ANAHEIM, Calif. -- After putting nine runs on the board, the Chicago White Sox were still lamenting the six baserunners they stranded in the first three innings against Joe Blanton. Those missed opportunities ultimately came back to haunt them.
Hector Gimenez had four hits and three RBIs, but Hector Santiago was chased in the fourth inning and three relievers struggled in a 12-9 loss to the Los Angeles Angels on Saturday that ended Chicago's four-game losing streak.
"We had some opportunities early in the game, but we didn't capitalize on them," slugger Adam Dunn said. "When you score runs early when you have opportunities, it takes a lot of pressure off not only your team, but puts a lot of pressure on the other team."
Paul Konerko and Alexei Ramirez had three hits apiece for the White Sox, who allowed 10 runs during their winning streak. Dunn drove in two runs before leaving in the fifth because of back spasms.
Blanton escaped the first inning unscathed by striking out Dunn and Konerko. In the second, the right-hander fielded a high chopper by Dewayne Wise and threw him out. In the third, Blanton got out of the jam by striking out Conor Gillaspie with his 50th pitch.
"He made a couple of pitches to limit the damage and keep his team in it. Then their offense came alive and it turned out to be kind of a slugfest," Konerko said. "It was a long tough game and a tough one to lose. But the guys had some good at-bats. We pieced together some hits in the eighth and made them bring their closer in – and although we didn't win, that could have an effect on tomorrow's game. Who knows?"
Blanton threw another 28 pitches in the fourth, hitting Ramirez with two out to load the bases. Ramirez, who singled his first two times up, glared at Blanton and had some words for him before he was practically escorted to first base by umpire James Hoye.
Ramirez's disposition improved considerably when Alex Rios bounced a two-run double off the glove of leaping third baseman Alberto Callaspo, and Dunn followed with a two-run single.
Dunn then left in the bottom of the fifth because of back spasms.
"I felt it in the on-deck circle before my last at-bat," Dunn said. "I was going through my same stretching routine, and when I came up it just grabbed. I didn't take any warm-up swings. I don't think I've ever had a back spasm before, and I didn't really know what it was. My big concern after that was defensively. I wasn't sure if I was going to be able to get down to get a ground ball – or even worse, get up to do something with it. It never did loosen up."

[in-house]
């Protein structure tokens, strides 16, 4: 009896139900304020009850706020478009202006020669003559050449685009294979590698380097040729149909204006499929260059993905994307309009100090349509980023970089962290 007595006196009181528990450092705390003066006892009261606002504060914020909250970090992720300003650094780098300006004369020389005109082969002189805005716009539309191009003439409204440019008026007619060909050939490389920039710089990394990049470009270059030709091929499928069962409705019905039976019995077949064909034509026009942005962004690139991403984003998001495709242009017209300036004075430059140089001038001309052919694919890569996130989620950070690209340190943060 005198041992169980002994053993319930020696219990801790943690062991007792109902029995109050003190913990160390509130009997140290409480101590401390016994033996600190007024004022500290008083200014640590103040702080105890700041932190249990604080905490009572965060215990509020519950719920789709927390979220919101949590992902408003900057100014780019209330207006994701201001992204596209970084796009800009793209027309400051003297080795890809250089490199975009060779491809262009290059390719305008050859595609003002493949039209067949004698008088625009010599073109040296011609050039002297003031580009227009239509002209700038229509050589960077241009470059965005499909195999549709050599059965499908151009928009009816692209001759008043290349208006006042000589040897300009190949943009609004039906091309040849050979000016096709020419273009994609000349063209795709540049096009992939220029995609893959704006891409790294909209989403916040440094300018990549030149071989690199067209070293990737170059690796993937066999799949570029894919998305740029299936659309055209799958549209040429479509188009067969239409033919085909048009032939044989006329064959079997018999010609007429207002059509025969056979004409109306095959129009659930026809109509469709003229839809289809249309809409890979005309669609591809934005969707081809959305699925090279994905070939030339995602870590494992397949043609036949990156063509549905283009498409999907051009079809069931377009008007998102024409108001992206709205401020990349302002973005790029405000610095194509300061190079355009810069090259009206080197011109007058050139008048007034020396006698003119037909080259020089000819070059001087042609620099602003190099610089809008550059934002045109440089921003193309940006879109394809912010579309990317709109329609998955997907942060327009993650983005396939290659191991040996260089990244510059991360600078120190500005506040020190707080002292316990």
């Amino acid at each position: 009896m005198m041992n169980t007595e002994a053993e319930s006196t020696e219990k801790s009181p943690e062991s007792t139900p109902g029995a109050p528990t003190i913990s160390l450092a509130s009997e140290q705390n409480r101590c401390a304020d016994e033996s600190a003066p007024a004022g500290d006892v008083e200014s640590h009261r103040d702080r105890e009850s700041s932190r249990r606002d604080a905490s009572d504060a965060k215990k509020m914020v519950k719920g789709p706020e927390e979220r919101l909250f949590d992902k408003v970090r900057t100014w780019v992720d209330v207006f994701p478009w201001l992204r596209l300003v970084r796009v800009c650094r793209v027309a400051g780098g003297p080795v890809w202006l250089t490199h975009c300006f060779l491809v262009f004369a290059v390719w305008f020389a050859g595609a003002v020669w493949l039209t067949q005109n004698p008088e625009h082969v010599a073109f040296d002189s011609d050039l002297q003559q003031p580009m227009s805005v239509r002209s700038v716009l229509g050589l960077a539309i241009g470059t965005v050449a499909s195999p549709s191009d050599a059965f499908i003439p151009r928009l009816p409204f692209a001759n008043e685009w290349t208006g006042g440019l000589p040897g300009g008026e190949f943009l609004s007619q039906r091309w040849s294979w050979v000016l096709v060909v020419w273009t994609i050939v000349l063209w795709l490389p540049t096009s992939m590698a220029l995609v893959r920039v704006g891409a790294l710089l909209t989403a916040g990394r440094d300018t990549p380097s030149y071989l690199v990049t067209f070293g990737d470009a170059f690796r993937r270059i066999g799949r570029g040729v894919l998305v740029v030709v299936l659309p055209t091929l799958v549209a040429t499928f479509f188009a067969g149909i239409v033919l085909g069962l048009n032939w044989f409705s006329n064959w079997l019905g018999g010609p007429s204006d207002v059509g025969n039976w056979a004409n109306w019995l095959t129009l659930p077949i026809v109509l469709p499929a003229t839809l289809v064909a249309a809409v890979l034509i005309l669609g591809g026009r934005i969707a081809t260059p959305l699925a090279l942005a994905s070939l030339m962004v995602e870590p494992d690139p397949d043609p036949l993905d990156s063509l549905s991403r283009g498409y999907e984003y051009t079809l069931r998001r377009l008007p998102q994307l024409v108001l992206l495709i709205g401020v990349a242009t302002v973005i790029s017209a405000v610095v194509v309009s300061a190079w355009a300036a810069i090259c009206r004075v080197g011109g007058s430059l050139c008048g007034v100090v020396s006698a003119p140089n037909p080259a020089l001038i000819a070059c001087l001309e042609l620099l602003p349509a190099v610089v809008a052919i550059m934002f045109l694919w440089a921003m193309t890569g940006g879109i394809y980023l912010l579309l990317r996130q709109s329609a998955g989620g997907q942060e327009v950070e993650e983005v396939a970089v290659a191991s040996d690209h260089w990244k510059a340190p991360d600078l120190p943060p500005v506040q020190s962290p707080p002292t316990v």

Nate Jones (0-4), who came in after Santiago was knocked out in the fourth, allowed four runs and three hits in 3 1-3 innings.
Los Angeles broke it open in the seventh against Donnie Veal, who was just recalled from Triple-A Charlotte. Callaspo greeted the left-hander with a drive to left for his third homer, and No. 9 hitter J.B. Shuck made it 10-4 with a two-run double.
The White Sox got back in the game with five runs in the eighth, including a three-run shot by Gimenez off closer Ernesto Frieri after Konerko and Dayan Viciedo hit RBI singles against Garrett Richards.
But Los Angeles gave Frieri a couple of insurance runs in the bottom half on Howie Kendrick's RBI single and Callaspo's second sacrifice fly, and the right-hander struck out the side in the ninth to get his eighth save in nine attempts.
Callaspo drove in five runs and Mark Trumbo added his 10th homer for the Angels, who finished with a season-high 17 hits less than 24 hours after Chris Sale completely shut their offense down for the second time in six days with a 3-0 win.
Robert Coello (1-0) recorded his first major league victory, retiring all five batters he faced and striking out three after relieving Blanton.
Coello came on with the bases loaded and one out in the fifth and struck out Ramirez and Rios. The Angels grabbed a 5-4 lead in the bottom half on Trumbo's RBI double and Callaspo's sacrifice fly. Albert Pujols started the rally with an opposite-field double down the first base line against the shift.
NOTES: Callaspo came within one RBI of tying his career best, set on April 18, 2010, at Minnesota while playing for Kansas City. ... Blanton gave up four runs and 11 hits in 4 1-3 innings. He is 0-7 with a 6.62 ERA in his first nine starts with the Angels, who signed him to a two-year, $15 million contract in December.